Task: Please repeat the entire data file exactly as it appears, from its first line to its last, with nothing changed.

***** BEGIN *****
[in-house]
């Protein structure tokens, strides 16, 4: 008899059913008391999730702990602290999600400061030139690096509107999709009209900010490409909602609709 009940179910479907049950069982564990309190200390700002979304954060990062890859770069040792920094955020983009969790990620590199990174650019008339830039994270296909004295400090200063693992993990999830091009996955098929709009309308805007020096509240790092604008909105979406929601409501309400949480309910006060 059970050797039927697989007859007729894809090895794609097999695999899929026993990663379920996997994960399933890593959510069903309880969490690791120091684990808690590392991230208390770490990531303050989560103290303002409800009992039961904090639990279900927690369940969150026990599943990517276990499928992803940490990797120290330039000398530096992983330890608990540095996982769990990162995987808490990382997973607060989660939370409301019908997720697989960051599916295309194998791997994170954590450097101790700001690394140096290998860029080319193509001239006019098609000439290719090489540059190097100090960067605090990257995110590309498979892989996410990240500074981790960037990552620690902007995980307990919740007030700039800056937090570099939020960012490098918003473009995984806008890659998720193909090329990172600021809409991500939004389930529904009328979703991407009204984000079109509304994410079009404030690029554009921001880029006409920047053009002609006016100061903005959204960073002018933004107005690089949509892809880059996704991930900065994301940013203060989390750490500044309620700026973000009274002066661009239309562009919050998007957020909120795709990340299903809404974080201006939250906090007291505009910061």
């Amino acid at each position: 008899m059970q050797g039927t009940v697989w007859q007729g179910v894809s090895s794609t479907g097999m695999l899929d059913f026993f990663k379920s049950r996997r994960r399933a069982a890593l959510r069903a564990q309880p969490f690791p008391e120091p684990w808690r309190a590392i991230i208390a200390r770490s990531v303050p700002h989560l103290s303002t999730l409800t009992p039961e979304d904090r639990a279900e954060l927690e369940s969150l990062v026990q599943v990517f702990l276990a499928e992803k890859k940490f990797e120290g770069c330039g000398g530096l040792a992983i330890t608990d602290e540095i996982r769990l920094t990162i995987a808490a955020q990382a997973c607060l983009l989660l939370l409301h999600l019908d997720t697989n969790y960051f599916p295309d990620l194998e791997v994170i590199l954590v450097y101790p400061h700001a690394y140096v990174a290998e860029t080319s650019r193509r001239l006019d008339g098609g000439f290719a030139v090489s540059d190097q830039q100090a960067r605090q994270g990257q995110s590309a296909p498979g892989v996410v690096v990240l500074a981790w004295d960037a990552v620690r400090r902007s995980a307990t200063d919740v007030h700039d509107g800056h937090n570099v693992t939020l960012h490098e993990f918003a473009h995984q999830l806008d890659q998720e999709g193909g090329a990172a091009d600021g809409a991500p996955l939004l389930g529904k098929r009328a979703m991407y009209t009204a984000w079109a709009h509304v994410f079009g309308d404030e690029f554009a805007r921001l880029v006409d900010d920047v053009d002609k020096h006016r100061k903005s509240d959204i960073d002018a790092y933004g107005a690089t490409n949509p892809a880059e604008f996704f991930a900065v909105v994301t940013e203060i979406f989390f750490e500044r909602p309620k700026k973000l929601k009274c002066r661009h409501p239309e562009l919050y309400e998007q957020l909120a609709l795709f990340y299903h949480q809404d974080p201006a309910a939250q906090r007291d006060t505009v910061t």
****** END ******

[in-house]
């Protein structure tokens, strides 16, 4: 008899059913008391999730702990602290999600400061030139690096509107999709009209900010490409909602609709 009940179910479907049950069982564990309190200390700002979304954060990062890859770069040792920094955020983009969790990620590199990174650019008339830039994270296909004295400090200063693992993990999830091009996955098929709009309308805007020096509240790092604008909105979406929601409501309400949480309910006060 059970050797039927697989007859007729894809090895794609097999695999899929026993990663379920996997994960399933890593959510069903309880969490690791120091684990808690590392991230208390770490990531303050989560103290303002409800009992039961904090639990279900927690369940969150026990599943990517276990499928992803940490990797120290330039000398530096992983330890608990540095996982769990990162995987808490990382997973607060989660939370409301019908997720697989960051599916295309194998791997994170954590450097101790700001690394140096290998860029080319193509001239006019098609000439290719090489540059190097100090960067605090990257995110590309498979892989996410990240500074981790960037990552620690902007995980307990919740007030700039800056937090570099939020960012490098918003473009995984806008890659998720193909090329990172600021809409991500939004389930529904009328979703991407009204984000079109509304994410079009404030690029554009921001880029006409920047053009002609006016100061903005959204960073002018933004107005690089949509892809880059996704991930900065994301940013203060989390750490500044309620700026973000009274002066661009239309562009919050998007957020909120795709990340299903809404974080201006939250906090007291505009910061």
């Amino acid at each position: 008899m059970q050797g039927t009940v697989w007859q007729g179910v894809s090895s794609t479907g097999m695999l899929d059913f026993f990663k379920s049950r996997r994960r399933a069982a890593l959510r069903a564990q309880p969490f690791p008391e120091p684990w808690r309190a590392i991230i208390a200390r770490s990531v303050p700002h989560l103290s303002t999730l409800t009992p039961e979304d904090r639990a279900e954060l927690e369940s969150l990062v026990q599943v990517f702990l276990a499928e992803k890859k940490f990797e120290g770069c330039g000398g530096l040792a992983i330890t608990d602290e540095i996982r769990l920094t990162i995987a808490a955020q990382a997973c607060l983009l989660l939370l409301h999600l019908d997720t697989n969790y960051f599916p295309d990620l194998e791997v994170i590199l954590v450097y101790p400061h700001a690394y140096v990174a290998e860029t080319s650019r193509r001239l006019d008339g098609g000439f290719a030139v090489s540059d190097q830039q100090a960067r605090q994270g990257q995110s590309a296909p498979g892989v996410v690096v990240l500074a981790w004295d960037a990552v620690r400090r902007s995980a307990t200063d919740v007030h700039d509107g800056h937090n570099v693992t939020l960012h490098e993990f918003a473009h995984q999830l806008d890659q998720e999709g193909g090329a990172a091009d600021g809409a991500p996955l939004l389930g529904k098929r009328a979703m991407y009209t009204a984000w079109a709009h509304v994410f079009g309308d404030e690029f554009a805007r921001l880029v006409d900010d920047v053009d002609k020096h006016r100061k903005s509240d959204i960073d002018a790092y933004g107005a690089t490409n949509p892809a880059e604008f996704f991930a900065v909105v994301t940013e203060i979406f989390f750490e500044r909602p309620k700026k973000l929601k009274c002066r661009h409501p239309e562009l919050y309400e998007q957020l909120a609709l795709f990340y299903h949480q809404d974080p201006a309910a939250q906090r007291d006060t505009v910061t």